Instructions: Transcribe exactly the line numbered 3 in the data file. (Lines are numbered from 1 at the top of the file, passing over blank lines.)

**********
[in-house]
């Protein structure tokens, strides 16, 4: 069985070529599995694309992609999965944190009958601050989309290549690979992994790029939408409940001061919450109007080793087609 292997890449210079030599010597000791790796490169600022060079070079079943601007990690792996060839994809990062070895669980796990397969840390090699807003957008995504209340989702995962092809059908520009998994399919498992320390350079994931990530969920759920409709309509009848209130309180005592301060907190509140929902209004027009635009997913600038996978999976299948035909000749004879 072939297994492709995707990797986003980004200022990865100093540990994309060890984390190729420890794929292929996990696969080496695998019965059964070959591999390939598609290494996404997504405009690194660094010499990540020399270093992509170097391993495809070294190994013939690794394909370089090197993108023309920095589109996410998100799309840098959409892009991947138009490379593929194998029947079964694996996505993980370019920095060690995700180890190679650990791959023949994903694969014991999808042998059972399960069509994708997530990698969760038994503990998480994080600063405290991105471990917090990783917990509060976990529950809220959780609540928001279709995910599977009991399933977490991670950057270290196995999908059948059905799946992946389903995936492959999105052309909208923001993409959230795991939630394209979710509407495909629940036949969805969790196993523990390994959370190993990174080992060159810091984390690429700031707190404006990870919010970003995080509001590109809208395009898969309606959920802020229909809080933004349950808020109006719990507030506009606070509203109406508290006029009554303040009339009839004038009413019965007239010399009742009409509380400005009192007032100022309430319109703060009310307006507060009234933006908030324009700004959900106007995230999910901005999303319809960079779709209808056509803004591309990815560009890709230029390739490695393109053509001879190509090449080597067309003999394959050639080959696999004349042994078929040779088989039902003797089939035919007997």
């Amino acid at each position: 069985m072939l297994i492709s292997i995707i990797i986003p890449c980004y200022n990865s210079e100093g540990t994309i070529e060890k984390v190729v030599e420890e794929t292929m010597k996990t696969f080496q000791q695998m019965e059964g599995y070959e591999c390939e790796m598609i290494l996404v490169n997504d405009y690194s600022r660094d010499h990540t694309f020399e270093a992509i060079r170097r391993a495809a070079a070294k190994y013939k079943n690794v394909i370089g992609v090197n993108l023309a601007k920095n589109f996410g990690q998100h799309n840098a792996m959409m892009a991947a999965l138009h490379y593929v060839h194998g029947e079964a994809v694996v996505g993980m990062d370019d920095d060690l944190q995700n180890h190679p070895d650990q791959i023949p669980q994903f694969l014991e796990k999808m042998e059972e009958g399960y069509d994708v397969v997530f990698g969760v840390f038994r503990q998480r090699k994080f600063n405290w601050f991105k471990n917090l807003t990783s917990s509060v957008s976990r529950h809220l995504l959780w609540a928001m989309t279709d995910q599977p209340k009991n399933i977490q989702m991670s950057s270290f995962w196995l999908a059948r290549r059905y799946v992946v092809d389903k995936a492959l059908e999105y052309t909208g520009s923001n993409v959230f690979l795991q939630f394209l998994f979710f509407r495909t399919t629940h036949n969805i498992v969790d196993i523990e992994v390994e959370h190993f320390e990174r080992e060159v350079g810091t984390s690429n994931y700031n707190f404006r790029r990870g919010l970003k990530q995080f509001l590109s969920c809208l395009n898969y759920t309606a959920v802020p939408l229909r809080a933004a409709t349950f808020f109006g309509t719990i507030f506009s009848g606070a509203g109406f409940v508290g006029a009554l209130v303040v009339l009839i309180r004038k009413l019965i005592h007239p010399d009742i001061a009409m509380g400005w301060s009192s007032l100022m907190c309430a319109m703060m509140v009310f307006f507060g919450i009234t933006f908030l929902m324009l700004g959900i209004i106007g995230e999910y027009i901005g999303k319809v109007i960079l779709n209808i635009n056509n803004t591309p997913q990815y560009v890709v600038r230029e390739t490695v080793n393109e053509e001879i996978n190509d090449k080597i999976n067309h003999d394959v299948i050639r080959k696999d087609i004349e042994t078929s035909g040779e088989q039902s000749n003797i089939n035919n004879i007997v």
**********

């Amino acid at each position: 069985m072939l297994i492709s292997i995707i990797i986003p890449c980004y200022n990865s210079e100093g540990t994309i070529e060890k984390v190729v030599e420890e794929t292929m010597k996990t696969f080496q000791q695998m019965e059964g599995y070959e591999c390939e790796m598609i290494l996404v490169n997504d405009y690194s600022r660094d010499h990540t694309f020399e270093a992509i060079r170097r391993a495809a070079a070294k190994y013939k079943n690794v394909i370089g992609v090197n993108l023309a601007k920095n589109f996410g990690q998100h799309n840098a792996m959409m892009a991947a999965l138009h490379y593929v060839h194998g029947e079964a994809v694996v996505g993980m990062d370019d920095d060690l944190q995700n180890h190679p070895d650990q791959i023949p669980q994903f694969l014991e796990k999808m042998e059972e009958g399960y069509d994708v397969v997530f990698g969760v840390f038994r503990q998480r090699k994080f600063n405290w601050f991105k471990n917090l807003t990783s917990s509060v957008s976990r529950h809220l995504l959780w609540a928001m989309t279709d995910q599977p209340k009991n399933i977490q989702m991670s950057s270290f995962w196995l999908a059948r290549r059905y799946v992946v092809d389903k995936a492959l059908e999105y052309t909208g520009s923001n993409v959230f690979l795991q939630f394209l998994f979710f509407r495909t399919t629940h036949n969805i498992v969790d196993i523990e992994v390994e959370h190993f320390e990174r080992e060159v350079g810091t984390s690429n994931y700031n707190f404006r790029r990870g919010l970003k990530q995080f509001l590109s969920c809208l395009n898969y759920t309606a959920v802020p939408l229909r809080a933004a409709t349950f808020f109006g309509t719990i507030f506009s009848g606070a509203g109406f409940v508290g006029a009554l209130v303040v009339l009839i309180r004038k009413l019965i005592h007239p010399d009742i001061a009409m509380g400005w301060s009192s007032l100022m907190c309430a319109m703060m509140v009310f307006f507060g919450i009234t933006f908030l929902m324009l700004g959900i209004i106007g995230e999910y027009i901005g999303k319809v109007i960079l779709n209808i635009n056509n803004t591309p997913q990815y560009v890709v600038r230029e390739t490695v080793n393109e053509e001879i996978n190509d090449k080597i999976n067309h003999d394959v299948i050639r080959k696999d087609i004349e042994t078929s035909g040779e088989q039902s000749n003797i089939n035919n004879i007997v």